In Plato’s account, Socrates defends his life in earnest and acknowledges that he must sound arrogant – but insists that he is not. He upends the views of his opponents by claiming that their arrogance and misunderstanding of his own humble dedication to philosophy has brought him to stand trial.
In our passage from Ephesians, Paul places humility together with gentleness. For me the most powerful evocation of this pairing is found in the novel Gilead by the Pulitzer Prize winning novelist Marilynne Robinson. Gilead is largely the story of Rev John Ames, a kind, humble, and generous Congregationalist pastor in his sixties who knows that he is dying. He has suffered bereavement with the loss of his first wife and their daughter, and he had lived much of his life alone until marrying the much younger Lila. Soon they discover to their surprise that she is expecting a child. Ames assumes that he will never see his son grow into adulthood and writes a letter to be read after his death in order that the young boy might remember him. Ames loves his wife and daughter and the letter reveals a life well lived, graced with humility and wisdom. It is a life filled with gratitude, in particular for the beautiful Lila and their son, but also the created world around him fills Ames with a sense of wonder and delight. He is passionate about his call to ministry, loving all those he has come to know in his humble service to God. Ames has devoted his life to the gifts of the Spirit and striven to be faithful to the sanctifying grace he believes suffuses creation. In both loss and joy he praises a God whom he knows to be benevolent and kind.
Humility is not self-deprecation, faux humbleness or self-congratulatory: it make us more human, it allows us to flourish, to love, to create, and to transform. Rabbi Jonathan Sacks has drawn our attention to the difference between true humility and its poor imitations. “There is a fundamental difference”, he writes, “between two words in Hebrew: anivut, “humility”, and shiflut, “self-abasement”. So different are they that Maimonides defined humility as the middle path between shiflut and pride. Humility is not low self-regard. That is shiflut. Humility means that you are secure enough not to need to be reassured by others. It means that you don’t feel you have to prove yourself by showing that you are cleverer, smarter, more gifted or successful than others. You are secure because you live in God’s love. He has faith in you even if you do not. You do not need to compare yourself to others. You have your task, they have theirs, and that leads you to co-operate, not compete.”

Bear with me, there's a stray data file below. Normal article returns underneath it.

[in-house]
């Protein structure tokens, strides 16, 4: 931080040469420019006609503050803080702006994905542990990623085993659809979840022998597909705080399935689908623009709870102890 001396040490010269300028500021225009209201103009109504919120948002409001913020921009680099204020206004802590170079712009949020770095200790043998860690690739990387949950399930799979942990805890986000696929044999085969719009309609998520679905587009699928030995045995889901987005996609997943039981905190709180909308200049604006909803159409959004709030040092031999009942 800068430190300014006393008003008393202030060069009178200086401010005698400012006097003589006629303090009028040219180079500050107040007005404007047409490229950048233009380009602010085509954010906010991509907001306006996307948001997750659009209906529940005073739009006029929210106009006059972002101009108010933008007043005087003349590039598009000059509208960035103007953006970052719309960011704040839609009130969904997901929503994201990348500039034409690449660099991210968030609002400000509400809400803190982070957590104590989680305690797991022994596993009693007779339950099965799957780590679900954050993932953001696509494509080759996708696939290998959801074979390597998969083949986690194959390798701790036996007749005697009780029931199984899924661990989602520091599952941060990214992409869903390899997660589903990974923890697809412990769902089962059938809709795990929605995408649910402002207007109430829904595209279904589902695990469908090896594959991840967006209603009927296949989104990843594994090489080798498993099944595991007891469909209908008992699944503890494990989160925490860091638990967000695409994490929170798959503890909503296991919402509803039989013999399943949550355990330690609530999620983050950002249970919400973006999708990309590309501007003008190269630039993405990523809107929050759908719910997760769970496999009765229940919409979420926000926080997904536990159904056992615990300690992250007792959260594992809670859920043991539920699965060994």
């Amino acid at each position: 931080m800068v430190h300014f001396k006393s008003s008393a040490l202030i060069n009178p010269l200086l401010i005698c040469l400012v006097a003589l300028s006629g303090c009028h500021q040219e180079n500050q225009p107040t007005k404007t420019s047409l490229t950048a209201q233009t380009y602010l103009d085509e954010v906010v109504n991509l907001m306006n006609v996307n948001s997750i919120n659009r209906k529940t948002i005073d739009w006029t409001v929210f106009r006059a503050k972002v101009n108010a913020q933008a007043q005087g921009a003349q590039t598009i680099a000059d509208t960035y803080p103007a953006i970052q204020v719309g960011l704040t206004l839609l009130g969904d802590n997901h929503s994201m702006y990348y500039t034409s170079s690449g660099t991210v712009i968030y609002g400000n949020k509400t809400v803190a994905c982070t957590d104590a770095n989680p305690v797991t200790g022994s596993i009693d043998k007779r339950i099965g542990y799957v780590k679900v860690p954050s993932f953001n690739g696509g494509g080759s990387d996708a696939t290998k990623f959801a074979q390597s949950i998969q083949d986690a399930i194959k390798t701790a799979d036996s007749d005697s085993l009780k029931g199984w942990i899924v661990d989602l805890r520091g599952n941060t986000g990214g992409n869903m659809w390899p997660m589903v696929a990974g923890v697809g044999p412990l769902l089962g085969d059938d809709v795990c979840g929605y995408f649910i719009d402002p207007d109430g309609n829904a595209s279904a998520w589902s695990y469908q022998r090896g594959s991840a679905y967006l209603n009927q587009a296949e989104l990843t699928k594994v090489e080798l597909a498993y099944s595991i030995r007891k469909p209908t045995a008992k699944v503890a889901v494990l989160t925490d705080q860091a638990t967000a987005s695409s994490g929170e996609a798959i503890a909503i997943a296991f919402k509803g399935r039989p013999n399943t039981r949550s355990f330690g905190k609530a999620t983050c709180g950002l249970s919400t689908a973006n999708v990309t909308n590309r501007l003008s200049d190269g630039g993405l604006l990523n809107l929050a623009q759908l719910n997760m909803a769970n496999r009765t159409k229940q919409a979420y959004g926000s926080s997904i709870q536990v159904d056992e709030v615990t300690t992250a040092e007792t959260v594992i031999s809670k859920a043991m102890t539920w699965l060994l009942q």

Where I currently live, the qualities of which Paul, Marilynne Robinson and Rabbi Sacks speak are often derided in political discourses as signs of weakness, a loser’s creed. Yet, if we have seen anything recently, it is the power of hatred and self-love to destroy communities and inflict extraordinary pain. For Paul true humility stands in contrast to pride, which is unbridled selfishness. Humility is not weakness, nor is it a rejection of ourselves or of our identities. It is a readiness to take the gifts we have been given, to cultivate the wisdom gained in seminars, reading, lab work and journalistic investigation and put it to the service of others. It is a self-awareness that enables us to bear the burdens of others. My experience of involvement in the world of mental health – so close to my heart and that of my family – is that compassion consists of listening, encouraging and being present, not in imaging ourselves able to cure through a migsuided belief in our own wisdom.
Throughout the New Testament it is the demons and devils who most readily recognize Jesus. The writer C.S. Lewis played with this surprising truth with his devilish protagonist Screwtape, who claims: “The Enemy [God] wants to bring the man to a state of mind in which he could design the best cathedral in the world, and know it to be the best, and rejoice in the fact, without being any more (or less) or otherwise glad at having done it than he would be if it had been done by another.” I would have said that it is unlikely that we shall build cathedrals, but after the fire in Notre Dame, the need is now real. God not only calls us to use the gifts, talents and skills we possess to do remarkable things – as you will do – but to rejoice in the wonders achieved by others in our community. Their success does not diminish you. Lewis’ fictive demon restates our passage from Ephesians: “Make every effort to keep the unity of the Spirit through the bond of peace.”
Paul tells us that the communal life flourishes when we are the best we can be. My time at King’s gave me a sense of community that has been a gift I continue to live with and aspire to, and I hope that will be your experience. Paul says we live in one hope, one body, one Spirit.” I hope that on this wonderful day that sense of our unity will inspire you to great things, above all to meaningful deeds of service with humility and gentleness. As a community in a moment of exciting transition, let us depart this morning together for today’s celebrations with Paul’s words to the men and women of Corinth: ” I have spoken to you with great frankness; I take great pride in you. I am greatly encouraged; in all our troubles my joy knows no bounds.” (2 Corinthians 7:4)